Electrophoresis: Types, Applications, Advantages, Disadvantages

Electrophoresis is a method of separating molecules on the basis of their ability to move in an electric field. Electrophoresis has become the most extensively used method for analyzing biomolecules in biochemistry or molecular biology, including genetic components such as DNA or RNA, proteins, and polysaccharides.

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Principle of electrophoresis

When a potential difference is introduced, molecules with different overall charges start to segregate due to differences in electrophoretic mobility. Even molecules with equal charges will begin to split if their molecular sizes differ because they would encounter distinct frictional forces. As a result, certain forms of electrophoresis rely almost entirely on the various charges on molecules for separation, whilst others rely on differences in the size (molecular size) of molecules.

The migration and separation of charged particles (ions) under the influence of an electric field are referred to as electrophoresis. An electrophoretic system consists of two electrodes of opposite charge (anode, cathode) linked by a conducting substance known as an electrolyte. The separation effect on ionic particles is caused by changes in velocity (v), which is the product of particle mobility (m) and field strength (E):

V = ME

An ionic particle’s mobility (m), which is constant under specific electrophoretic circumstances, is dictated by the particle’s size, shape, charge, and temperature during separation.

The rate of movement of charged molecules is affected by the following factors:

 (a) The electric field’s strength, size, and shape.

 (b) The sample’s relative hydrophobicity.

 (c) The buffer’s ionic strength and temperature.

 (d) The biomolecule’s molecular size.

(e) The biomolecule’s net charge density.

 (f) The biomolecule’s shape.

Types of electrophoresis

Electrophoresis is the movement of charged molecules through liquids in an electric field. Electrophoresis is frequently characterized based on the presence or absence of a solid support medium or matrix through which the charged molecules in the electrophoretic solution migrate.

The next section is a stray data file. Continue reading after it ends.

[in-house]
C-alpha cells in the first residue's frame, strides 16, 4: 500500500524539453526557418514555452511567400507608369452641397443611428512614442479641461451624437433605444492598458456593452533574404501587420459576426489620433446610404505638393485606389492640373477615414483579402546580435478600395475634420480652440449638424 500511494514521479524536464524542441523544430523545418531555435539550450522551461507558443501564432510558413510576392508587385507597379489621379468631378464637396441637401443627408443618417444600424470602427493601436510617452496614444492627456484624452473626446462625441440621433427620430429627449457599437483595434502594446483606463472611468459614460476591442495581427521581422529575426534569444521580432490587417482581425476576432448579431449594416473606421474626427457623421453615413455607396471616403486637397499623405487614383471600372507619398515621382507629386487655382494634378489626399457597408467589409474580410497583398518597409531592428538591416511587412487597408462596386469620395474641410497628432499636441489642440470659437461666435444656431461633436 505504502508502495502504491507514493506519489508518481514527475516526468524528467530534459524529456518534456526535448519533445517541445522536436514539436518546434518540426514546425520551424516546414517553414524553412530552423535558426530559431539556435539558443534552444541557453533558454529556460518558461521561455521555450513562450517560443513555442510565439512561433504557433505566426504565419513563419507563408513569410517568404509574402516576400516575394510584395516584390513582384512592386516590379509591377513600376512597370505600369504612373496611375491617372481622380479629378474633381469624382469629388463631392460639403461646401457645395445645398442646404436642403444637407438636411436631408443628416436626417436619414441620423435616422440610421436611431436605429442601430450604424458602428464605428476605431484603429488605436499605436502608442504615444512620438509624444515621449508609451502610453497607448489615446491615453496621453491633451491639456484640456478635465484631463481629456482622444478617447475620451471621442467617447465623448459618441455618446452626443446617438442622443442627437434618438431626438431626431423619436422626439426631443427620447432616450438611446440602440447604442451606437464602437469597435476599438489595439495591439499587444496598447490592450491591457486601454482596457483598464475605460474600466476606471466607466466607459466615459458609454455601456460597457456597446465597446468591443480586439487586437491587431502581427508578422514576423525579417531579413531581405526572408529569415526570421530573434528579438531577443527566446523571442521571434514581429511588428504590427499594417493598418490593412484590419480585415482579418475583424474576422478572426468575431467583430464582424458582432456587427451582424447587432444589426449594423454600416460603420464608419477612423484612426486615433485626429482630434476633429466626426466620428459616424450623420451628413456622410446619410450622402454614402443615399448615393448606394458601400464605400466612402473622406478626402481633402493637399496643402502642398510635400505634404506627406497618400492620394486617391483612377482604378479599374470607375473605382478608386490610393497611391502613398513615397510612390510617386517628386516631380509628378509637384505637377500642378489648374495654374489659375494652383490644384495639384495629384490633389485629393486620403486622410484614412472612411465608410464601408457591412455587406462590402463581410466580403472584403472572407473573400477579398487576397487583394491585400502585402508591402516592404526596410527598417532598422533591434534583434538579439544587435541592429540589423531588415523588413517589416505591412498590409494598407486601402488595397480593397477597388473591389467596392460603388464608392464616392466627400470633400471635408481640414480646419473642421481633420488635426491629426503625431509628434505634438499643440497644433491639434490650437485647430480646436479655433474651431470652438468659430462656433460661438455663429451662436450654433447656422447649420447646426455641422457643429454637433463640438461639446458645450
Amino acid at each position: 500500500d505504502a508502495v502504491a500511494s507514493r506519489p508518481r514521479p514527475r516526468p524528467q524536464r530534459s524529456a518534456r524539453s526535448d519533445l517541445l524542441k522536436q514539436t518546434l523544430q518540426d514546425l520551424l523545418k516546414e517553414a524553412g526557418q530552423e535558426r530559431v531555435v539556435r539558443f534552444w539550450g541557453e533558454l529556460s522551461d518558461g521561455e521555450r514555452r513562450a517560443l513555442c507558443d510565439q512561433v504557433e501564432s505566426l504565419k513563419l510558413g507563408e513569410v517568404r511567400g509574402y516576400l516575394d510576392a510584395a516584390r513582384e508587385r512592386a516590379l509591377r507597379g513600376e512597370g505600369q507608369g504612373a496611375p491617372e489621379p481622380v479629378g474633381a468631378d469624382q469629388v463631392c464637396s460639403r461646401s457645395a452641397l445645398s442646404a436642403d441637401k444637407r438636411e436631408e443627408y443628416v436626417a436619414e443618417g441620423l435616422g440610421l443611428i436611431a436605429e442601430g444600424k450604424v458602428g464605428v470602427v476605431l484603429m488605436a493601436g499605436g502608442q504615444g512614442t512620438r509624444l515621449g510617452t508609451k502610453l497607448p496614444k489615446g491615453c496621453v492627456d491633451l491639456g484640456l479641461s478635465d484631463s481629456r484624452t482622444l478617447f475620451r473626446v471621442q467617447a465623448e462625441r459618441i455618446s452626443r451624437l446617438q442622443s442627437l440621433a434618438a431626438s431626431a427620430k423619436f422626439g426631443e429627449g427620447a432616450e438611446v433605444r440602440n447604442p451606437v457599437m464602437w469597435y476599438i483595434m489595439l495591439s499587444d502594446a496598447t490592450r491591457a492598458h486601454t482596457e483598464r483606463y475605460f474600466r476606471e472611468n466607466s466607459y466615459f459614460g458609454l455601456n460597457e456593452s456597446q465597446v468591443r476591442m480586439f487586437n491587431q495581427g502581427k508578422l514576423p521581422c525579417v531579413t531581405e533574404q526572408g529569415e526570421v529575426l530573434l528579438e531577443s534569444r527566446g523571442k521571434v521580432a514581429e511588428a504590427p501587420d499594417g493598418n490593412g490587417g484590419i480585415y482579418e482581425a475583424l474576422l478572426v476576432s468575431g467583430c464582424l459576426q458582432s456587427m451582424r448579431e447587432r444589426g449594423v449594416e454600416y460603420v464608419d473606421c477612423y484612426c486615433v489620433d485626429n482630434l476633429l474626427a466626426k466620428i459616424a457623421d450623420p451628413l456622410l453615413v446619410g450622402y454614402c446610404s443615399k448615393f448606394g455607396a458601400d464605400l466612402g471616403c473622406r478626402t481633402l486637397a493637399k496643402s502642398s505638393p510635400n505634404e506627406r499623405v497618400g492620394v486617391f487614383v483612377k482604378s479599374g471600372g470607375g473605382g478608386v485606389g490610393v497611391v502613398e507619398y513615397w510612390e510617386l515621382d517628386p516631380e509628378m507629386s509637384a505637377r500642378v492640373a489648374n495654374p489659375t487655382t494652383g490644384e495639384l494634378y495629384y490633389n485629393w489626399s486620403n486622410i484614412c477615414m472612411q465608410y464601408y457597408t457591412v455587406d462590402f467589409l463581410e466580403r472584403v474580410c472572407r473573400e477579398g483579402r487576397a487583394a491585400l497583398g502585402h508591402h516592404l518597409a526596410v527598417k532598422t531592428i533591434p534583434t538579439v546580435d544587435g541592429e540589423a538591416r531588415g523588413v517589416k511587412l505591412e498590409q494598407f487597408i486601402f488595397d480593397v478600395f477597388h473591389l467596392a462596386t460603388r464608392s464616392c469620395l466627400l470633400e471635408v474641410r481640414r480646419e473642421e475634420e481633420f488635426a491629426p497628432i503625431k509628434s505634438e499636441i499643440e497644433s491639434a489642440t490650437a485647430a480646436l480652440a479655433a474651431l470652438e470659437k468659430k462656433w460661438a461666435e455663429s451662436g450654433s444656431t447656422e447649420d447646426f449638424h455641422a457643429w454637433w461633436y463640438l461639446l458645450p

Electrophoresis can be categorized into two types based on the presence or absence of supporting media: 

  • free electrophoresis
  • zone electrophoresis.

Free electrophoresis

Aqueous buffers are used in solution electrophoresis systems. Such systems may experience sample mixing mainly as a result of charged molecule diffusion, resulting in a loss of resolution during the sample application, separation, and removal steps. As a result, solution electrophoresis systems must employ some method of aqueous solution stabilization in the electrophoresis cell. To minimize diffusional mixing of the materials being separated during electrophoresis, soluble-gradient electrophoresis systems, for example, use variable densities of a non-ionic solute (e.g., sucrose or glycerol). Despite these improvements, solution electrophoresis devices only have limited uses, typically where preparative scale electrophoretic separation is required.

Zone electrophoresis

Zone electrophoresis is similar to moving boundary electrophoresis in that it uses a homogeneous buffer solution to separate proteins. This format usually employs a support medium or matrix to decrease convection current and avoid uncontrolled sample diffusion. In most cases, the matrix has an additional sieving action that affects electrophoretic separation. Samples for ZE separation are enclosed in an electrophoretic solution buffer and separated in the matrix for a predetermined amount of time. When an electric current (q) is applied to the sample, it moves at different speeds depending on its mass and charge. After the separation operation is completed, components of the sample with comparable qualities are divided into a separate zone.

There are mainly four types of zone electrophoresis: 

(a) paper electrophoresis, 

(b) cellulose acetate electrophoresis, 

(c) capillary electrophoresis, 

 (d) gel electrophoresis.

Paper electrophoresis

In this type of electrophoresis, a filter paper (similar to chromatography paper) with a low adsorption capacity and homogeneous pore size serves as the supporting medium for sample separation under the effect of an applied electric field. A strip of filter paper is wet with buffer before being immersed in buffer reservoirs containing the electrodes during paper electrophoresis.

The samples are placed in the center of the paper, a high voltage is delivered, and the spots move based on their charges. Depending on their chemical identity, the separated components can be recognized using a variety of staining procedures after electrophoresis.

Cellulose acetate electrophoresis

It is a modified form of paper electrophoresis, which Kohn invented in 1958. Bacteriological acetate membrane filters are used instead of ordinary chromatography paper in this sort of electrophoresis. The advantages of cellulose acetate strips over chromatography paper are as follows:

(a) The cellulose acetate strips are chemically pure and devoid of lignin and hemicelluloses, and they serve as barriers in the free moment of big molecules in general.

(b) Due to the low content of glucose cellulose acetate strips, it is ideal for polysaccharide electrophoresis.